JJ’s phone beeps every so often, sometimes with new messages from her now destroyed stuffed animal but more often old messages from friends, teachers and family. It’s these interactions that make up the emotional core of the game. We see JJ react to people differently, from the emotional honesty she shares with Emily to the detached nature she has with her one guy friend. JJ is often distant and the game spins around several secrets before finally delivering them with relatable gut punches. A worried text from mom, the sharing of a mean social media account and the friend who can only offer their “srys.”
The Missing ends up in a place much stranger and much more familiar than it’s island and the journey JJ goes through is not just about the tearing of flesh but also the small moments where friends hurt us, where we don’t trust people to understand us and the comfort we get when we need it. In a game that could be cynical and take joy in the suffering of it’s hero it instead knows that this pain was terrible but that she survived it and that she has found the strength to move on.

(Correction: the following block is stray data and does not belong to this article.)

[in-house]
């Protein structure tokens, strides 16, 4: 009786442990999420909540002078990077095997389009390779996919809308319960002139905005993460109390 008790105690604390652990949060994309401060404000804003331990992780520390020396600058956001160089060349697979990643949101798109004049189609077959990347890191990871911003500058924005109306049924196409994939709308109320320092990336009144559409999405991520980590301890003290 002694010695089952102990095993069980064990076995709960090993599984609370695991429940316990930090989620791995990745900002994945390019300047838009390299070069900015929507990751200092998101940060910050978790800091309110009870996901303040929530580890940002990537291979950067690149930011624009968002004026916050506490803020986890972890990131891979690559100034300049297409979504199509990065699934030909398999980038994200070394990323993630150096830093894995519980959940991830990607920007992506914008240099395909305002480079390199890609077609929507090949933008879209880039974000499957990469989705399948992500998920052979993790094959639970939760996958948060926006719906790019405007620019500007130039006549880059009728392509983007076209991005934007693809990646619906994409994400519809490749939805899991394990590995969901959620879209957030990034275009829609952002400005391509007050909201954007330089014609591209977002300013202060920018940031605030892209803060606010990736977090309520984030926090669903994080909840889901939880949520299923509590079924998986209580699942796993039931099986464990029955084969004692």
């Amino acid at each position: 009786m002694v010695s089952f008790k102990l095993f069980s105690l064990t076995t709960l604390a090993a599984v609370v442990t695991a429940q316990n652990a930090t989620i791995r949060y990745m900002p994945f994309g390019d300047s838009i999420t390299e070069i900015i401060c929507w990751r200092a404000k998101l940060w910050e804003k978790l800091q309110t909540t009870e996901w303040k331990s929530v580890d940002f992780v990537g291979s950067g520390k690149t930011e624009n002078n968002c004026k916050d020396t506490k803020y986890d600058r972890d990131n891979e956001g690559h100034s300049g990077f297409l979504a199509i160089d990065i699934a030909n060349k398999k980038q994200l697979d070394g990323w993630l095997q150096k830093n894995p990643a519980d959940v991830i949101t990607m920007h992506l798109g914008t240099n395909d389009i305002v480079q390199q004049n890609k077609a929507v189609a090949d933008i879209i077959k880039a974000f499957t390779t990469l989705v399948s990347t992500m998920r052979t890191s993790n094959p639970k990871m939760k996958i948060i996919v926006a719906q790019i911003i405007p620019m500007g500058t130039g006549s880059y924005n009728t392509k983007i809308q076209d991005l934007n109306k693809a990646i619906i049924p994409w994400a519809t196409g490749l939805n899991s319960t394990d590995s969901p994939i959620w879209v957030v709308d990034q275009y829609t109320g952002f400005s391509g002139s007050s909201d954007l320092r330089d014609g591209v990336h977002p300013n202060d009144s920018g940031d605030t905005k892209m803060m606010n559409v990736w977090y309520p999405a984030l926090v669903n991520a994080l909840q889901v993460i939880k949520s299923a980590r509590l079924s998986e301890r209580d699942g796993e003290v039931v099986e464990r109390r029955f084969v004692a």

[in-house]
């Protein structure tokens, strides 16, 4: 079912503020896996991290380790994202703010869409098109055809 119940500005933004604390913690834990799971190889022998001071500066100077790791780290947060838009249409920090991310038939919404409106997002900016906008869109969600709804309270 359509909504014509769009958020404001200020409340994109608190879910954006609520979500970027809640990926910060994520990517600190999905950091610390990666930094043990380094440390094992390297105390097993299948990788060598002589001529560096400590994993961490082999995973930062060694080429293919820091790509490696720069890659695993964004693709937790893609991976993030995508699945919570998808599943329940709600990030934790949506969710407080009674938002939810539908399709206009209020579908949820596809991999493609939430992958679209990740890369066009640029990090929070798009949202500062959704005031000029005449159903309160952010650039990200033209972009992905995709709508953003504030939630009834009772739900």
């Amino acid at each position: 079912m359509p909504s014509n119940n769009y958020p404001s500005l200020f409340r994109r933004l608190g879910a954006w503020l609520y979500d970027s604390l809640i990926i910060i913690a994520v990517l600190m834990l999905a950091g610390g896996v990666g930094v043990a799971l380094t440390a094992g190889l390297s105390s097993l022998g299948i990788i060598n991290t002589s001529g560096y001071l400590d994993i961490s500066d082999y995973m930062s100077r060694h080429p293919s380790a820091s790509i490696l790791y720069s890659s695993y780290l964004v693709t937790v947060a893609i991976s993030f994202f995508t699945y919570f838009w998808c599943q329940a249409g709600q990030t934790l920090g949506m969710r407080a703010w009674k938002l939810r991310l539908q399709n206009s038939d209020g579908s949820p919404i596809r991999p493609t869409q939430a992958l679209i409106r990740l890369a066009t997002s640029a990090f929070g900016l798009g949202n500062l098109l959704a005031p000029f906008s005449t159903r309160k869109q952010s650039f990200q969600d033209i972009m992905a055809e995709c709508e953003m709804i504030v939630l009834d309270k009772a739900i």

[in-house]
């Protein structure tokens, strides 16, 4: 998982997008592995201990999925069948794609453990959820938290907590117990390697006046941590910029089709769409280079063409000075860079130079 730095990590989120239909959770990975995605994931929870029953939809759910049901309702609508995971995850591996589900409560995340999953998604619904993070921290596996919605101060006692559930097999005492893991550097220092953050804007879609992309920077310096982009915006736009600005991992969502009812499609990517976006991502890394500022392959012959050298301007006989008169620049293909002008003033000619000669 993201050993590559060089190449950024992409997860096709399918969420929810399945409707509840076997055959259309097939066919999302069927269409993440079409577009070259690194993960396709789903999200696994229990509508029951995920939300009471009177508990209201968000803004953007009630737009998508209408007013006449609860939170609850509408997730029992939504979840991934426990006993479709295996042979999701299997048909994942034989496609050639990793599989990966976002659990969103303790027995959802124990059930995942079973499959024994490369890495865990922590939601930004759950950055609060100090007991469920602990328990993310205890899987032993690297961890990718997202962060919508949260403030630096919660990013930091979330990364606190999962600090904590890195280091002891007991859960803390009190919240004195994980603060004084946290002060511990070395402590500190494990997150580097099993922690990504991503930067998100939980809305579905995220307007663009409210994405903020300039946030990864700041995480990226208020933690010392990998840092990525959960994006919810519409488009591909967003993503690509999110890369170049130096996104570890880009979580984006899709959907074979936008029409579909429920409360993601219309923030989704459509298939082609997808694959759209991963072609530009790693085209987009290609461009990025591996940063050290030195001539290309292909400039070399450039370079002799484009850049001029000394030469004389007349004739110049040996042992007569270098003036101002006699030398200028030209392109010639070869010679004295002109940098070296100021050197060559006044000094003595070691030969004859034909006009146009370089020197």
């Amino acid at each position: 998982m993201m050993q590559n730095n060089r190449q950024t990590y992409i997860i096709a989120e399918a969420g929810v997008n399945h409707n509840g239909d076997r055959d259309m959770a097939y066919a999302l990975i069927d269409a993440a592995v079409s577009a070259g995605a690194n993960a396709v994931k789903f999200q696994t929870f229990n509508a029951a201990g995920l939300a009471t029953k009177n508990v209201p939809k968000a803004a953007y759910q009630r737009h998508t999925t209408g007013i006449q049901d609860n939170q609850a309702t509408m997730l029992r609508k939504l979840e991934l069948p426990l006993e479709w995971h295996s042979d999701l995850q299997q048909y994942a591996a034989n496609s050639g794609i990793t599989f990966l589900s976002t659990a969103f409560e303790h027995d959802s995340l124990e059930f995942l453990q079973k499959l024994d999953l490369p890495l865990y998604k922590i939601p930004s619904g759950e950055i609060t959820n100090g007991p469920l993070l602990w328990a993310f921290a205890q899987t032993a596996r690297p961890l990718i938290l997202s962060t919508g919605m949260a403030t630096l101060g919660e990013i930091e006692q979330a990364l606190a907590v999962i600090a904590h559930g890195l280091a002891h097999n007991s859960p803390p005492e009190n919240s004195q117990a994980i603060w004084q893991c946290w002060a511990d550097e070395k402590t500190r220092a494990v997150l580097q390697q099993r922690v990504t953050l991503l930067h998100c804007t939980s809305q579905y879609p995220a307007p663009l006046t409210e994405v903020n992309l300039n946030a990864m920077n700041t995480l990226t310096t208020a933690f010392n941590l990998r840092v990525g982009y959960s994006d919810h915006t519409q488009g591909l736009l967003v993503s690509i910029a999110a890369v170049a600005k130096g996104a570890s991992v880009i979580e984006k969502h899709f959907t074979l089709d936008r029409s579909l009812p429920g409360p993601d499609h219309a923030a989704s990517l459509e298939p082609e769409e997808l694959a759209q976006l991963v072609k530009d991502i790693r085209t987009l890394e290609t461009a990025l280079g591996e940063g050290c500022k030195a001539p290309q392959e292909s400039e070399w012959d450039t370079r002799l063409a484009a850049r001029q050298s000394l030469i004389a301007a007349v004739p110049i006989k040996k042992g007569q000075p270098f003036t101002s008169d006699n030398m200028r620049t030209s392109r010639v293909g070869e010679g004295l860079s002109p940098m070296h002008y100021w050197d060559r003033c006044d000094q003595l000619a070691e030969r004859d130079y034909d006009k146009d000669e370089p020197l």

1. Celeste (Matt Makes Games)
I did not like the intense punishing platformer. I fell off Meat Boy due to the frustration I felt throwing myself again and again into spikes. I think it was the side scrolling boss battle that eventually led to me deleting it from my computer. So when Celeste came out and was talked up by everyone I know I wrote it off. Another game too hard for me. I should have listened because Celeste was made for people like me.
Hero Madeline comes to the mountain that Celeste takes part on knowing she must climb it. She doesn’t know why but her stubbornness keeps her there even after every warning she might receive. Then her self doubt made manifest appears and the game ramps up in difficulty. As you try and fail to get up the mountain you are always greeted with that self doubt, but also the understanding that you can make it.